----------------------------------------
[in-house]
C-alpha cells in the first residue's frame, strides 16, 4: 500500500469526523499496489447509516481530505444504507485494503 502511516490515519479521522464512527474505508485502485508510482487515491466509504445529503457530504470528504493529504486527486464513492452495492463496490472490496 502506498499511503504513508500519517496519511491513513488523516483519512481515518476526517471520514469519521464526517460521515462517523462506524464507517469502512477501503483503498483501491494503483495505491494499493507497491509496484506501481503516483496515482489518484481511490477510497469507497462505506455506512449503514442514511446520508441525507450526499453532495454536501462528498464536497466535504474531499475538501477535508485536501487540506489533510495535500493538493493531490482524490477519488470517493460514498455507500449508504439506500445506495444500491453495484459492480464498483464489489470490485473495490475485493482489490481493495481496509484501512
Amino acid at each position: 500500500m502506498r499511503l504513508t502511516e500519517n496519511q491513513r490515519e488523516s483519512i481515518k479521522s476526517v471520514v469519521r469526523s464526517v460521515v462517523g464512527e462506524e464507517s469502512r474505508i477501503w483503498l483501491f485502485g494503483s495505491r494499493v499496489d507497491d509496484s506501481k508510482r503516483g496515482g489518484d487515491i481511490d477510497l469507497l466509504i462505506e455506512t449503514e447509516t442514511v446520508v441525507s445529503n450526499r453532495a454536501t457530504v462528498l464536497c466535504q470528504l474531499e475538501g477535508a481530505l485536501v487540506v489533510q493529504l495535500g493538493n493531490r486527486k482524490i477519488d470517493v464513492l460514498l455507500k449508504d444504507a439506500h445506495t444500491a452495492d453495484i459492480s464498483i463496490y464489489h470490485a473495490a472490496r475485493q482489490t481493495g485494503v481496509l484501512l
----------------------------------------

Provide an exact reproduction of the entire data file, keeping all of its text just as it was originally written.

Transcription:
[in-house]
C-alpha cells in the first residue's frame, strides 16, 4: 500500500469526523499496489447509516481530505444504507485494503 502511516490515519479521522464512527474505508485502485508510482487515491466509504445529503457530504470528504493529504486527486464513492452495492463496490472490496 502506498499511503504513508500519517496519511491513513488523516483519512481515518476526517471520514469519521464526517460521515462517523462506524464507517469502512477501503483503498483501491494503483495505491494499493507497491509496484506501481503516483496515482489518484481511490477510497469507497462505506455506512449503514442514511446520508441525507450526499453532495454536501462528498464536497466535504474531499475538501477535508485536501487540506489533510495535500493538493493531490482524490477519488470517493460514498455507500449508504439506500445506495444500491453495484459492480464498483464489489470490485473495490475485493482489490481493495481496509484501512
Amino acid at each position: 500500500m502506498r499511503l504513508t502511516e500519517n496519511q491513513r490515519e488523516s483519512i481515518k479521522s476526517v471520514v469519521r469526523s464526517v460521515v462517523g464512527e462506524e464507517s469502512r474505508i477501503w483503498l483501491f485502485g494503483s495505491r494499493v499496489d507497491d509496484s506501481k508510482r503516483g496515482g489518484d487515491i481511490d477510497l469507497l466509504i462505506e455506512t449503514e447509516t442514511v446520508v441525507s445529503n450526499r453532495a454536501t457530504v462528498l464536497c466535504q470528504l474531499e475538501g477535508a481530505l485536501v487540506v489533510q493529504l495535500g493538493n493531490r486527486k482524490i477519488d470517493v464513492l460514498l455507500k449508504d444504507a439506500h445506495t444500491a452495492d453495484i459492480s464498483i463496490y464489489h470490485a473495490a472490496r475485493q482489490t481493495g485494503v481496509l484501512l